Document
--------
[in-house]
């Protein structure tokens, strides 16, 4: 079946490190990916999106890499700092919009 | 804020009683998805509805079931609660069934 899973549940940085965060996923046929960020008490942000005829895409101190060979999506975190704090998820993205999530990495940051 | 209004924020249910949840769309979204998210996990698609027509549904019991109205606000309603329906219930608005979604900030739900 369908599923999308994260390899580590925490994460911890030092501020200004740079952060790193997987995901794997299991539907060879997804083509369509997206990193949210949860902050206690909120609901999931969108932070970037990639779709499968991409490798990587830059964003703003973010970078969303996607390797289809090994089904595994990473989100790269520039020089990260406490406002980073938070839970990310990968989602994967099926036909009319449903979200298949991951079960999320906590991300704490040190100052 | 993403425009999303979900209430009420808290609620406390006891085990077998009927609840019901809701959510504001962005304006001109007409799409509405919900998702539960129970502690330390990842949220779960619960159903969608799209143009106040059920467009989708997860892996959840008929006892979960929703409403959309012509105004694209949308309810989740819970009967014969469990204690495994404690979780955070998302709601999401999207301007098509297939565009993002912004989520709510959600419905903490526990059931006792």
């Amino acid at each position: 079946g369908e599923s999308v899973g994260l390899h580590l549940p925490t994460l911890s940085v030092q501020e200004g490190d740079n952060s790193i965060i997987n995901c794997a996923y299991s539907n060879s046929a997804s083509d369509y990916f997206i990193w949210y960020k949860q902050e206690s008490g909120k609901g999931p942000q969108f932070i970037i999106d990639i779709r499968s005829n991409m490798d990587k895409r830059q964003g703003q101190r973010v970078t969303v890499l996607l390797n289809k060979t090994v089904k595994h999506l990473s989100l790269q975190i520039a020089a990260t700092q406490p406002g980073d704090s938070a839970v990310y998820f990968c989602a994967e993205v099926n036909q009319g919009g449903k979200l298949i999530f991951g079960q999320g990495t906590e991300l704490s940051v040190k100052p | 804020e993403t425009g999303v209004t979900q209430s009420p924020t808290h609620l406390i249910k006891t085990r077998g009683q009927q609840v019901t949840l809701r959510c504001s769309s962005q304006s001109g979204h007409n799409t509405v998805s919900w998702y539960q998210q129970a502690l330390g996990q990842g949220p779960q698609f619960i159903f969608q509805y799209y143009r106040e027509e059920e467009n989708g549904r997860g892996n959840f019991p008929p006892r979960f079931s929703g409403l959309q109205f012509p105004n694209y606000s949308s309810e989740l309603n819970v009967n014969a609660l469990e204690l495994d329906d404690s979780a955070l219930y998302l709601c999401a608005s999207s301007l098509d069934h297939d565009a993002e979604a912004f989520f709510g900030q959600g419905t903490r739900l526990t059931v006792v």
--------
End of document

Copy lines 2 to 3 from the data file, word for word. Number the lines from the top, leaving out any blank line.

């Protein structure tokens, strides 16, 4: 079946490190990916999106890499700092919009 | 804020009683998805509805079931609660069934 899973549940940085965060996923046929960020008490942000005829895409101190060979999506975190704090998820993205999530990495940051 | 209004924020249910949840769309979204998210996990698609027509549904019991109205606000309603329906219930608005979604900030739900 369908599923999308994260390899580590925490994460911890030092501020200004740079952060790193997987995901794997299991539907060879997804083509369509997206990193949210949860902050206690909120609901999931969108932070970037990639779709499968991409490798990587830059964003703003973010970078969303996607390797289809090994089904595994990473989100790269520039020089990260406490406002980073938070839970990310990968989602994967099926036909009319449903979200298949991951079960999320906590991300704490040190100052 | 993403425009999303979900209430009420808290609620406390006891085990077998009927609840019901809701959510504001962005304006001109007409799409509405919900998702539960129970502690330390990842949220779960619960159903969608799209143009106040059920467009989708997860892996959840008929006892979960929703409403959309012509105004694209949308309810989740819970009967014969469990204690495994404690979780955070998302709601999401999207301007098509297939565009993002912004989520709510959600419905903490526990059931006792």
């Amino acid at each position: 079946g369908e599923s999308v899973g994260l390899h580590l549940p925490t994460l911890s940085v030092q501020e200004g490190d740079n952060s790193i965060i997987n995901c794997a996923y299991s539907n060879s046929a997804s083509d369509y990916f997206i990193w949210y960020k949860q902050e206690s008490g909120k609901g999931p942000q969108f932070i970037i999106d990639i779709r499968s005829n991409m490798d990587k895409r830059q964003g703003q101190r973010v970078t969303v890499l996607l390797n289809k060979t090994v089904k595994h999506l990473s989100l790269q975190i520039a020089a990260t700092q406490p406002g980073d704090s938070a839970v990310y998820f990968c989602a994967e993205v099926n036909q009319g919009g449903k979200l298949i999530f991951g079960q999320g990495t906590e991300l704490s940051v040190k100052p | 804020e993403t425009g999303v209004t979900q209430s009420p924020t808290h609620l406390i249910k006891t085990r077998g009683q009927q609840v019901t949840l809701r959510c504001s769309s962005q304006s001109g979204h007409n799409t509405v998805s919900w998702y539960q998210q129970a502690l330390g996990q990842g949220p779960q698609f619960i159903f969608q509805y799209y143009r106040e027509e059920e467009n989708g549904r997860g892996n959840f019991p008929p006892r979960f079931s929703g409403l959309q109205f012509p105004n694209y606000s949308s309810e989740l309603n819970v009967n014969a609660l469990e204690l495994d329906d404690s979780a955070l219930y998302l709601c999401a608005s999207s301007l098509d069934h297939d565009a993002e979604a912004f989520f709510g900030q959600g419905t903490r739900l526990t059931v006792v």